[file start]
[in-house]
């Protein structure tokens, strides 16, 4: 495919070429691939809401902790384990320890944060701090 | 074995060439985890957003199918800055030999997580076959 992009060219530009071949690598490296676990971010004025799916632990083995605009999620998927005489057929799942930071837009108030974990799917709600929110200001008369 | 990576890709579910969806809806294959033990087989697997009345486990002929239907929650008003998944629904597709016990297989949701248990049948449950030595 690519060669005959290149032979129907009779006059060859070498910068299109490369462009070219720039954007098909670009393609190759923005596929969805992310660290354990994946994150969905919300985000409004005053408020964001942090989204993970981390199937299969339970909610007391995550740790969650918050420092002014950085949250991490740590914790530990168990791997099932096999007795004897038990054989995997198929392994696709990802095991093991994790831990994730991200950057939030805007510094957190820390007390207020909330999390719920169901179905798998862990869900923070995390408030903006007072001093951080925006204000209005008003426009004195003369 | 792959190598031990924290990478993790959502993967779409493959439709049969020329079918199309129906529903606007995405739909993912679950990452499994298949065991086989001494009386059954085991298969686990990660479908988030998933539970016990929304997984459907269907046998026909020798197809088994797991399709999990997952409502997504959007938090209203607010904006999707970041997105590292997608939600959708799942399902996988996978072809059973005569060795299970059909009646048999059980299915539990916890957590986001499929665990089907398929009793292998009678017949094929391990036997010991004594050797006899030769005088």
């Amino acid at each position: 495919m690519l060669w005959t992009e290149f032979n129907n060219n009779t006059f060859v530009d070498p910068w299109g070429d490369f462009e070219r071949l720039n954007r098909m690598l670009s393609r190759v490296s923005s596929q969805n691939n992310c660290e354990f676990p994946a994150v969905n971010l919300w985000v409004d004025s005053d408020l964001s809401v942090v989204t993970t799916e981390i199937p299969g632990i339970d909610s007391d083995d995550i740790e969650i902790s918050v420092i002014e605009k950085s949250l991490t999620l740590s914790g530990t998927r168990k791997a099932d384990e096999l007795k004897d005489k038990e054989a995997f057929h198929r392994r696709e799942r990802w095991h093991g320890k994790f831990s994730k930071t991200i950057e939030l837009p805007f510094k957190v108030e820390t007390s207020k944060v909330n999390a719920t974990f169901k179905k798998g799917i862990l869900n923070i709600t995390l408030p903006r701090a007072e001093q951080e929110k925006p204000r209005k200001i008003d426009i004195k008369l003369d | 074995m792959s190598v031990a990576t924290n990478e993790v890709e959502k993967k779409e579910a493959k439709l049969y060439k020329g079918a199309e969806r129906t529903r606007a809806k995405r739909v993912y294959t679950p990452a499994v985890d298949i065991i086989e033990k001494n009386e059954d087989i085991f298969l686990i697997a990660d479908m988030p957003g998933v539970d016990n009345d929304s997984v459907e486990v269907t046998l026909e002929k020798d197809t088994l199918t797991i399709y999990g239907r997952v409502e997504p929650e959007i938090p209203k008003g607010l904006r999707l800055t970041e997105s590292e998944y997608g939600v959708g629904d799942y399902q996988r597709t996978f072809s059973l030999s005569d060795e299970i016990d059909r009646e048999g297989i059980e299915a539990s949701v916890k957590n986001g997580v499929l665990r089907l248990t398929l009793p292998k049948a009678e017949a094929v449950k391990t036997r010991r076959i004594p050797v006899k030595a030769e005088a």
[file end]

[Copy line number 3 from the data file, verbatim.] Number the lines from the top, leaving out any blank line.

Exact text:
């Amino acid at each position: 495919m690519l060669w005959t992009e290149f032979n129907n060219n009779t006059f060859v530009d070498p910068w299109g070429d490369f462009e070219r071949l720039n954007r098909m690598l670009s393609r190759v490296s923005s596929q969805n691939n992310c660290e354990f676990p994946a994150v969905n971010l919300w985000v409004d004025s005053d408020l964001s809401v942090v989204t993970t799916e981390i199937p299969g632990i339970d909610s007391d083995d995550i740790e969650i902790s918050v420092i002014e605009k950085s949250l991490t999620l740590s914790g530990t998927r168990k791997a099932d384990e096999l007795k004897d005489k038990e054989a995997f057929h198929r392994r696709e799942r990802w095991h093991g320890k994790f831990s994730k930071t991200i950057e939030l837009p805007f510094k957190v108030e820390t007390s207020k944060v909330n999390a719920t974990f169901k179905k798998g799917i862990l869900n923070i709600t995390l408030p903006r701090a007072e001093q951080e929110k925006p204000r209005k200001i008003d426009i004195k008369l003369d | 074995m792959s190598v031990a990576t924290n990478e993790v890709e959502k993967k779409e579910a493959k439709l049969y060439k020329g079918a199309e969806r129906t529903r606007a809806k995405r739909v993912y294959t679950p990452a499994v985890d298949i065991i086989e033990k001494n009386e059954d087989i085991f298969l686990i697997a990660d479908m988030p957003g998933v539970d016990n009345d929304s997984v459907e486990v269907t046998l026909e002929k020798d197809t088994l199918t797991i399709y999990g239907r997952v409502e997504p929650e959007i938090p209203k008003g607010l904006r999707l800055t970041e997105s590292e998944y997608g939600v959708g629904d799942y399902q996988r597709t996978f072809s059973l030999s005569d060795e299970i016990d059909r009646e048999g297989i059980e299915a539990s949701v916890k957590n986001g997580v499929l665990r089907l248990t398929l009793p292998k049948a009678e017949a094929v449950k391990t036997r010991r076959i004594p050797v006899k030595a030769e005088a």